It would be easy to read this chapter and judge the inhabitants of Jerusalem and Judah.  Before doing so, however, I think we need to shine the spotlight on ourselves and specifically on our own personal sin.  They were fools for sin, and so are we.  They gave up God's provision, His protection, and His future plans to worship idols and sexual perversion.  How much have we given up for sin?  How many marriages have failed and how many relationships with our children have fallen apart because of sin?  How many lives have been lost because of our sin?  We can never do enough good to offset the evil in our lives yet Isaiah says, "come now, let us reason together," says the Lord.  Though your sins are like scarlet, they shall be as white as snow; though they are red as crimson, they shall be like wool."  We gladly admit that our sins are as scarlet; they have stolen our innocence and silenced our spirit, but God offers us forgiveness and cleansing.  He is willing to make us "white as snow" through the perfect blood of Messiah shed for you and for me.  That blood is the only blood that could wash our sins away, and Isaiah depended upon it as much as you and I do.  The people were walking in deep sin and still fulfilling their religious duties.  They offered sacrifices and joined in the feasts and festivals of the Jewish tradition.  They did what any good Jew should do, but it meant absolutely nothing, because it was done in vain.  God does not want our religious duty; He wants our faithful submission to His plan and His purpose for our lives.  Is that too much to ask?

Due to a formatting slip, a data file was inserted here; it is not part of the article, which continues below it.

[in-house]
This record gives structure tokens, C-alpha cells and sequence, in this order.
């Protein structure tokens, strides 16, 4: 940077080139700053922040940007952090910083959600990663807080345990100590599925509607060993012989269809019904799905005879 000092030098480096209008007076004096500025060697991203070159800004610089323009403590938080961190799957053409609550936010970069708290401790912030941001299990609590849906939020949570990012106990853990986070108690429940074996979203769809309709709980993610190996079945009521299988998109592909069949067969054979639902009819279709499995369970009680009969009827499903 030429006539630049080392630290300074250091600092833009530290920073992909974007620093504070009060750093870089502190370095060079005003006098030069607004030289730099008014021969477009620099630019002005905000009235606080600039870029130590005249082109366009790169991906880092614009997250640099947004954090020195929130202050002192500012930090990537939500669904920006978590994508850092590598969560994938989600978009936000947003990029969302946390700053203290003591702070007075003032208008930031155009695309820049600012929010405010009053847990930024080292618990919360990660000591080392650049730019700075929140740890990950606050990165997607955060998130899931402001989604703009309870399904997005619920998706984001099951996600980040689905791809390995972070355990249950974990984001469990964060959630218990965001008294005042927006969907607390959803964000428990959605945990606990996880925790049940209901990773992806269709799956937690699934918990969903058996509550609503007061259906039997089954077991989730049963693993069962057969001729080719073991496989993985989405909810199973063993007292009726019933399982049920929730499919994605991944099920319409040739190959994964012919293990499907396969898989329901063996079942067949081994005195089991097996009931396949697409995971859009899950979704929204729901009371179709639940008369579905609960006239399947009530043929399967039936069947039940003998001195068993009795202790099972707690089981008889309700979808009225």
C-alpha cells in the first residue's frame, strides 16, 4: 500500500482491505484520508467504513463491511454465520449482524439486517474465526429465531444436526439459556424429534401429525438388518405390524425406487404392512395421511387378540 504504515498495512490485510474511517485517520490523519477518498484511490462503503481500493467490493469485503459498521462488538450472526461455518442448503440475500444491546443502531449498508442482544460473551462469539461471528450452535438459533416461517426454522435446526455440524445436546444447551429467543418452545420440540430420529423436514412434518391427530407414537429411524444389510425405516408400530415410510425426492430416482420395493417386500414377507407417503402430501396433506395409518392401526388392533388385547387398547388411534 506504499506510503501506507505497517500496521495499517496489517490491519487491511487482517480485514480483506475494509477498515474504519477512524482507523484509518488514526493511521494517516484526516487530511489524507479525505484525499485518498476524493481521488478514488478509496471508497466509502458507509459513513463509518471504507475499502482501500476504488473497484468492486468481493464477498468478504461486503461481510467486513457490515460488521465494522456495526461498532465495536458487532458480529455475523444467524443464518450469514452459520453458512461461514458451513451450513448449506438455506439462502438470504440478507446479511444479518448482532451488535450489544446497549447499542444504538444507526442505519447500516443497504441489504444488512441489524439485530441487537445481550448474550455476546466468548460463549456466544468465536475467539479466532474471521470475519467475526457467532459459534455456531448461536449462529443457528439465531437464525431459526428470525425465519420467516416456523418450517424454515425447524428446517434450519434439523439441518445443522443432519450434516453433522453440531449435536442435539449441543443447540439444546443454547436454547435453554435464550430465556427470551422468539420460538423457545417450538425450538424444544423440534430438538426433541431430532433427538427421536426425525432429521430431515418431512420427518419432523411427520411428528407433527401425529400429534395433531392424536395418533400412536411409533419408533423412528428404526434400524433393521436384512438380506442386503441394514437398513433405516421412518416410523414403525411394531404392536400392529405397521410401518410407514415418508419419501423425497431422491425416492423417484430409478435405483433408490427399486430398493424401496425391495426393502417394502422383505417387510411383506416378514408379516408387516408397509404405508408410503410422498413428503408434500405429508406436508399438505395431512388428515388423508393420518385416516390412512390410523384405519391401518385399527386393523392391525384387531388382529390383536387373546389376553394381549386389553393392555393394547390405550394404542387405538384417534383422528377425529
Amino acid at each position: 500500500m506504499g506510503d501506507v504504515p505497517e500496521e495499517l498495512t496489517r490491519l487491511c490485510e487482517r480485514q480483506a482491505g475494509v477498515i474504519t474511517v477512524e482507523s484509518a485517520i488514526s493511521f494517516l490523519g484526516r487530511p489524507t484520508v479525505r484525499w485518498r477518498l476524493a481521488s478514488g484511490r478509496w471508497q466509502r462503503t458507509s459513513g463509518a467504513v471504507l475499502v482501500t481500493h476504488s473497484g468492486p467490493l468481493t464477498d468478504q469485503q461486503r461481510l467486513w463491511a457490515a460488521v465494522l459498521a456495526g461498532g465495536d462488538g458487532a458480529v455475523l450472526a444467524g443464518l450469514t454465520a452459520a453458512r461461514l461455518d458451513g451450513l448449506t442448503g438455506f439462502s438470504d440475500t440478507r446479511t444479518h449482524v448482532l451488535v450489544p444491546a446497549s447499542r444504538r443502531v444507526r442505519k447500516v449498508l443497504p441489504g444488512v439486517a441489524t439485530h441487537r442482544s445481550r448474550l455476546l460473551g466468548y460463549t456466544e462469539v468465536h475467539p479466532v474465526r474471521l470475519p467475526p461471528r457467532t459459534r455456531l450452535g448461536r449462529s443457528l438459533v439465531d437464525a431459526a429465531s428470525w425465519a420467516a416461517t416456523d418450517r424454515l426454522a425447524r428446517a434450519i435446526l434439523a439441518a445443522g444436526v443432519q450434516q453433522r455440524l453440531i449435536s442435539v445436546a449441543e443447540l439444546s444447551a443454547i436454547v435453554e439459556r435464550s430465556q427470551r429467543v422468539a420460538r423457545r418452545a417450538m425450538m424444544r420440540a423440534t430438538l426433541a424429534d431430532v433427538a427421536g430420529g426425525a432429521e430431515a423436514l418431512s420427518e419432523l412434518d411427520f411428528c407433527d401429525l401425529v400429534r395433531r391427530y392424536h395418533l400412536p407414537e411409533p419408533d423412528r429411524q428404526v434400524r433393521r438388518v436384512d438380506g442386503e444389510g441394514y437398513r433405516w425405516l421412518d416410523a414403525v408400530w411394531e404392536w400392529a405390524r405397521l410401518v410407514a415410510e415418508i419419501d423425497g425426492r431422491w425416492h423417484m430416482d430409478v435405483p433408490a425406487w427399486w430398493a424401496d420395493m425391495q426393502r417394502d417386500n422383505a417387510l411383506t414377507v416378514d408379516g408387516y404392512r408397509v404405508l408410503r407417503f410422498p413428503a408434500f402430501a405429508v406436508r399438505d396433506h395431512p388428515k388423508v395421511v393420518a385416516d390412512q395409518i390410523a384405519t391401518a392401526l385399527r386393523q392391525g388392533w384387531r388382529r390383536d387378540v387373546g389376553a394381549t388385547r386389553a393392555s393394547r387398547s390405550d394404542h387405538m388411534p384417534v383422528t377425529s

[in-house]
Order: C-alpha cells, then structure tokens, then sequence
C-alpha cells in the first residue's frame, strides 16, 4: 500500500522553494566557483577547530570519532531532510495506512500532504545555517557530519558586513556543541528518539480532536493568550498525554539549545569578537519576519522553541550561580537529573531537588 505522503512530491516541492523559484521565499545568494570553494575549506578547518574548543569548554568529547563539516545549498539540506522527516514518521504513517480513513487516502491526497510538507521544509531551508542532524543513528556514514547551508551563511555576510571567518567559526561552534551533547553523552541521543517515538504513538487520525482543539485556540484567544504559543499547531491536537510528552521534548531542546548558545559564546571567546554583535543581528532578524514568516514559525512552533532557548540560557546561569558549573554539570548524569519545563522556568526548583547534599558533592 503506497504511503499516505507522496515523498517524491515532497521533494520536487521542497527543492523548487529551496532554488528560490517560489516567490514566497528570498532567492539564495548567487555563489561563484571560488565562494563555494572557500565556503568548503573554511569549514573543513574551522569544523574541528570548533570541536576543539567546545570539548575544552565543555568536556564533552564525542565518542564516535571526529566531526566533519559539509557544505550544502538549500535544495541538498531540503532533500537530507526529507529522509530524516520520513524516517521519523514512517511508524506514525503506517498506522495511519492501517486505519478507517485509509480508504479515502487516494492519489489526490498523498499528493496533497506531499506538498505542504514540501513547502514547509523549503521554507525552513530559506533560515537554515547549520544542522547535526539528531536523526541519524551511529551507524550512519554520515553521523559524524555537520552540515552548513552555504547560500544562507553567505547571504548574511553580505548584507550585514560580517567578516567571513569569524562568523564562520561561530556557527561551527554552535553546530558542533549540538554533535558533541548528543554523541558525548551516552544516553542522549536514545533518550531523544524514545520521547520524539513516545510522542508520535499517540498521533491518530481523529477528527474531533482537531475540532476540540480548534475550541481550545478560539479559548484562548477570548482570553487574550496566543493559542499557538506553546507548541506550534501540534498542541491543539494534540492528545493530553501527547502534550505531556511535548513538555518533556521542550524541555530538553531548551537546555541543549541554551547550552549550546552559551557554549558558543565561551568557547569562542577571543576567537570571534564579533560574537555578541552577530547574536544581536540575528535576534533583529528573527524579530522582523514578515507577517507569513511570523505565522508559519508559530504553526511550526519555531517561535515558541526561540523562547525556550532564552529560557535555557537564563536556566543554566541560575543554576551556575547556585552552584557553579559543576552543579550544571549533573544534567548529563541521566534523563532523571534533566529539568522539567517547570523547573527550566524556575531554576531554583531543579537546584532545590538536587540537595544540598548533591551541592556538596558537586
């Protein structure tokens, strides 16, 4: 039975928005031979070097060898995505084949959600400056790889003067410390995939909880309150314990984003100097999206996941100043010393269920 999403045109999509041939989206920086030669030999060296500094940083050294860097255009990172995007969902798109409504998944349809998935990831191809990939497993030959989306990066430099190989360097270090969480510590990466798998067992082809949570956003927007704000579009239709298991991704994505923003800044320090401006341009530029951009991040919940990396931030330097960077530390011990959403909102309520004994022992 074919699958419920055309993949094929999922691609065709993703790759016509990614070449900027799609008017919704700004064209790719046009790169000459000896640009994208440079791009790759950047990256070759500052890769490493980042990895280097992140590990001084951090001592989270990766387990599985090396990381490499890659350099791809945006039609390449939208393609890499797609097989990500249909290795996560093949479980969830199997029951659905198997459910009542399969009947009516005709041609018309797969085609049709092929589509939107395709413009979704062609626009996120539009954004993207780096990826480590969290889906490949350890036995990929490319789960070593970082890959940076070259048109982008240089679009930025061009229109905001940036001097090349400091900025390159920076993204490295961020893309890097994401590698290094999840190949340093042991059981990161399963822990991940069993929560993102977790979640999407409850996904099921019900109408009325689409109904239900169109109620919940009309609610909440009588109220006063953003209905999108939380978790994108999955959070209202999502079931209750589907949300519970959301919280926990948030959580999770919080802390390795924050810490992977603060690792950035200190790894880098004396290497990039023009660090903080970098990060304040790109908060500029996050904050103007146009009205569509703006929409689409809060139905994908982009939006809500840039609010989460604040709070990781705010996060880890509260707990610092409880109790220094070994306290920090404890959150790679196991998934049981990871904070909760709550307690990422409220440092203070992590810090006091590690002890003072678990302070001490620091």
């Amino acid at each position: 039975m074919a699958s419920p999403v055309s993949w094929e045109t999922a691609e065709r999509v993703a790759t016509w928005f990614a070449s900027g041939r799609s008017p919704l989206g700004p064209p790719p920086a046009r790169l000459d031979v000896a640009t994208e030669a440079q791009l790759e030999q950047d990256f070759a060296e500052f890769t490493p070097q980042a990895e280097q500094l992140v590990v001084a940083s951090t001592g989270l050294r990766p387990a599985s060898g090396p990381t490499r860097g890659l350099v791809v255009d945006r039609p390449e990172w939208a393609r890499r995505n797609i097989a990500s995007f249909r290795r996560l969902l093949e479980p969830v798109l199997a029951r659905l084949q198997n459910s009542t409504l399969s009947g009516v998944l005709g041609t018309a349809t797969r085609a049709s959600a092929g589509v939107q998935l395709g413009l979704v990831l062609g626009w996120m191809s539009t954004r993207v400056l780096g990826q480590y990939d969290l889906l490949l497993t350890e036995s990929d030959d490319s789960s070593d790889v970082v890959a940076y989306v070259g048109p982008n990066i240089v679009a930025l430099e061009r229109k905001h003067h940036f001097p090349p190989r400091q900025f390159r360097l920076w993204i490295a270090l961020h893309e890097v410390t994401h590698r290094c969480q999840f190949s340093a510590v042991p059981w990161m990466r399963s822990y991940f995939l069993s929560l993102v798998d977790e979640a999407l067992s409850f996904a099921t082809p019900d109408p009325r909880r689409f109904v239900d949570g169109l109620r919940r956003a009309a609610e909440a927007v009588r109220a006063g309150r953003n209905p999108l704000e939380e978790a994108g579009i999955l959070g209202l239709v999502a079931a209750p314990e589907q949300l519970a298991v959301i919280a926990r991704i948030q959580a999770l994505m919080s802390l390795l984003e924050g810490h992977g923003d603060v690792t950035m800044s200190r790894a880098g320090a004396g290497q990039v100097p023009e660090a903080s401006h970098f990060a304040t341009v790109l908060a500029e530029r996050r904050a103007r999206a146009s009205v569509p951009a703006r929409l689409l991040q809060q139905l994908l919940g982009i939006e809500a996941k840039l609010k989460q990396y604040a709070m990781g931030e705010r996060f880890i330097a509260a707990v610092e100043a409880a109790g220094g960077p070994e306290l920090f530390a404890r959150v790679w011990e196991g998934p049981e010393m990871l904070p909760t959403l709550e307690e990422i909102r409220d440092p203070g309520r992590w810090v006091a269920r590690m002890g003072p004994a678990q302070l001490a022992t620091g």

Help me, Lord, to bask in Your forgiveness and Your faithfulness.  Help me to see myself as You see me and to depend even more upon You for my hope and my peace on this earth and throughout eternity.